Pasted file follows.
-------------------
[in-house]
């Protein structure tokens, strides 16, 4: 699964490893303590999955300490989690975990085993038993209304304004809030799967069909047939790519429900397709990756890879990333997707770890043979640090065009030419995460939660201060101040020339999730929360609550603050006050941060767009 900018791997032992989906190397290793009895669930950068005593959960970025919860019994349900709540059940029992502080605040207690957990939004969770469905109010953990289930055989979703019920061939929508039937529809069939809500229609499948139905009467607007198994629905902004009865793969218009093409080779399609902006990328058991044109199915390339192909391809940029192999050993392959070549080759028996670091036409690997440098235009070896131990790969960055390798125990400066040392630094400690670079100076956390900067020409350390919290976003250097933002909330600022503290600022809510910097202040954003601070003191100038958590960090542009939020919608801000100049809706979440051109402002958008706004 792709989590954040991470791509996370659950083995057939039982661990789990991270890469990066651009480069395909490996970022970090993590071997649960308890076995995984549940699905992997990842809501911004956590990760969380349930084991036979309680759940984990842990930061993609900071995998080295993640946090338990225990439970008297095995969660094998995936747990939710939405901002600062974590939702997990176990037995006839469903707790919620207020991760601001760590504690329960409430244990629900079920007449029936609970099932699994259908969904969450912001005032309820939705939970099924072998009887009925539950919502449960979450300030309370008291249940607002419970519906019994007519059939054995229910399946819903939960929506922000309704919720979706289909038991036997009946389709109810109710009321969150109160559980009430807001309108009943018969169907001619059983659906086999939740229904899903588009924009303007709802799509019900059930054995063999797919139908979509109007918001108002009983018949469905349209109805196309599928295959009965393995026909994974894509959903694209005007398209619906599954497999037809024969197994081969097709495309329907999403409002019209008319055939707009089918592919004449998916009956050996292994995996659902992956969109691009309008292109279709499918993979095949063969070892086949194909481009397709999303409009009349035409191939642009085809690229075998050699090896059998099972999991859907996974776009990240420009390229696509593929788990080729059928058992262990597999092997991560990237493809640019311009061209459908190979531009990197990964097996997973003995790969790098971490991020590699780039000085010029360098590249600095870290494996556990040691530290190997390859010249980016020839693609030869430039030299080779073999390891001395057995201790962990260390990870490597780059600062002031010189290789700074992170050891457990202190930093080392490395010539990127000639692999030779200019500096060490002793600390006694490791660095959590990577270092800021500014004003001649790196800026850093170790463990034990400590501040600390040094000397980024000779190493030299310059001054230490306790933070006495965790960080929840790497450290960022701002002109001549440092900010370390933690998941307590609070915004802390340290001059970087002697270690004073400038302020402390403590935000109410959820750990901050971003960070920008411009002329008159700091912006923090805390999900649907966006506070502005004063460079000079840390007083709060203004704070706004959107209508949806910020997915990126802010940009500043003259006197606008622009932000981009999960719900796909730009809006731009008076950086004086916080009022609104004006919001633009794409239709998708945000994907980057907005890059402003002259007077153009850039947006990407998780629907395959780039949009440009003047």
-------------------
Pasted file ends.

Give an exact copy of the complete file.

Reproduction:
[in-house]
């Protein structure tokens, strides 16, 4: 699964490893303590999955300490989690975990085993038993209304304004809030799967069909047939790519429900397709990756890879990333997707770890043979640090065009030419995460939660201060101040020339999730929360609550603050006050941060767009 900018791997032992989906190397290793009895669930950068005593959960970025919860019994349900709540059940029992502080605040207690957990939004969770469905109010953990289930055989979703019920061939929508039937529809069939809500229609499948139905009467607007198994629905902004009865793969218009093409080779399609902006990328058991044109199915390339192909391809940029192999050993392959070549080759028996670091036409690997440098235009070896131990790969960055390798125990400066040392630094400690670079100076956390900067020409350390919290976003250097933002909330600022503290600022809510910097202040954003601070003191100038958590960090542009939020919608801000100049809706979440051109402002958008706004 792709989590954040991470791509996370659950083995057939039982661990789990991270890469990066651009480069395909490996970022970090993590071997649960308890076995995984549940699905992997990842809501911004956590990760969380349930084991036979309680759940984990842990930061993609900071995998080295993640946090338990225990439970008297095995969660094998995936747990939710939405901002600062974590939702997990176990037995006839469903707790919620207020991760601001760590504690329960409430244990629900079920007449029936609970099932699994259908969904969450912001005032309820939705939970099924072998009887009925539950919502449960979450300030309370008291249940607002419970519906019994007519059939054995229910399946819903939960929506922000309704919720979706289909038991036997009946389709109810109710009321969150109160559980009430807001309108009943018969169907001619059983659906086999939740229904899903588009924009303007709802799509019900059930054995063999797919139908979509109007918001108002009983018949469905349209109805196309599928295959009965393995026909994974894509959903694209005007398209619906599954497999037809024969197994081969097709495309329907999403409002019209008319055939707009089918592919004449998916009956050996292994995996659902992956969109691009309008292109279709499918993979095949063969070892086949194909481009397709999303409009009349035409191939642009085809690229075998050699090896059998099972999991859907996974776009990240420009390229696509593929788990080729059928058992262990597999092997991560990237493809640019311009061209459908190979531009990197990964097996997973003995790969790098971490991020590699780039000085010029360098590249600095870290494996556990040691530290190997390859010249980016020839693609030869430039030299080779073999390891001395057995201790962990260390990870490597780059600062002031010189290789700074992170050891457990202190930093080392490395010539990127000639692999030779200019500096060490002793600390006694490791660095959590990577270092800021500014004003001649790196800026850093170790463990034990400590501040600390040094000397980024000779190493030299310059001054230490306790933070006495965790960080929840790497450290960022701002002109001549440092900010370390933690998941307590609070915004802390340290001059970087002697270690004073400038302020402390403590935000109410959820750990901050971003960070920008411009002329008159700091912006923090805390999900649907966006506070502005004063460079000079840390007083709060203004704070706004959107209508949806910020997915990126802010940009500043003259006197606008622009932000981009999960719900796909730009809006731009008076950086004086916080009022609104004006919001633009794409239709998708945000994907980057907005890059402003002259007077153009850039947006990407998780629907395959780039949009440009003047």